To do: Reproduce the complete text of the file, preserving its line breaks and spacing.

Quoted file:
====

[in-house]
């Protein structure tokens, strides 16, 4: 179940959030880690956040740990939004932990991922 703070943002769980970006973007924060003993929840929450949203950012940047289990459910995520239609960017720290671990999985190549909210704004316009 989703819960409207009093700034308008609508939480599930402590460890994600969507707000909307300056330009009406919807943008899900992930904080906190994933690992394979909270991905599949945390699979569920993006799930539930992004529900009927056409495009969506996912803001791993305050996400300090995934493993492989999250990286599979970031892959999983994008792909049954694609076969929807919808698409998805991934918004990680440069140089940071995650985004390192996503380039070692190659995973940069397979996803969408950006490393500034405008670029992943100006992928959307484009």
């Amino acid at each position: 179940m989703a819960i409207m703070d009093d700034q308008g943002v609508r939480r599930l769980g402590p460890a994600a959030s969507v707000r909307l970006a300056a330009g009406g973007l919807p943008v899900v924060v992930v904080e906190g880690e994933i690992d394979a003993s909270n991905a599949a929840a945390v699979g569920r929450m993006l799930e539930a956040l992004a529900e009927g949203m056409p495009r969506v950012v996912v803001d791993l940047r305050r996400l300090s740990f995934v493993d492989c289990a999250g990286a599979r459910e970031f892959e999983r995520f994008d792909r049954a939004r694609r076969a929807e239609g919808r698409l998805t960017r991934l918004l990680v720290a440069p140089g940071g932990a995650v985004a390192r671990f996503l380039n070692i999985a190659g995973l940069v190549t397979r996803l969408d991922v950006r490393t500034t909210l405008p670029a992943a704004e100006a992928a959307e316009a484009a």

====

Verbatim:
[in-house]
């Protein structure tokens, strides 16, 4: 179940959030880690956040740990939004932990991922 703070943002769980970006973007924060003993929840929450949203950012940047289990459910995520239609960017720290671990999985190549909210704004316009 989703819960409207009093700034308008609508939480599930402590460890994600969507707000909307300056330009009406919807943008899900992930904080906190994933690992394979909270991905599949945390699979569920993006799930539930992004529900009927056409495009969506996912803001791993305050996400300090995934493993492989999250990286599979970031892959999983994008792909049954694609076969929807919808698409998805991934918004990680440069140089940071995650985004390192996503380039070692190659995973940069397979996803969408950006490393500034405008670029992943100006992928959307484009």
């Amino acid at each position: 179940m989703a819960i409207m703070d009093d700034q308008g943002v609508r939480r599930l769980g402590p460890a994600a959030s969507v707000r909307l970006a300056a330009g009406g973007l919807p943008v899900v924060v992930v904080e906190g880690e994933i690992d394979a003993s909270n991905a599949a929840a945390v699979g569920r929450m993006l799930e539930a956040l992004a529900e009927g949203m056409p495009r969506v950012v996912v803001d791993l940047r305050r996400l300090s740990f995934v493993d492989c289990a999250g990286a599979r459910e970031f892959e999983r995520f994008d792909r049954a939004r694609r076969a929807e239609g919808r698409l998805t960017r991934l918004l990680v720290a440069p140089g940071g932990a995650v985004a390192r671990f996503l380039n070692i999985a190659g995973l940069v190549t397979r996803l969408d991922v950006r490393t500034t909210l405008p670029a992943a704004e100006a992928a959307e316009a484009a």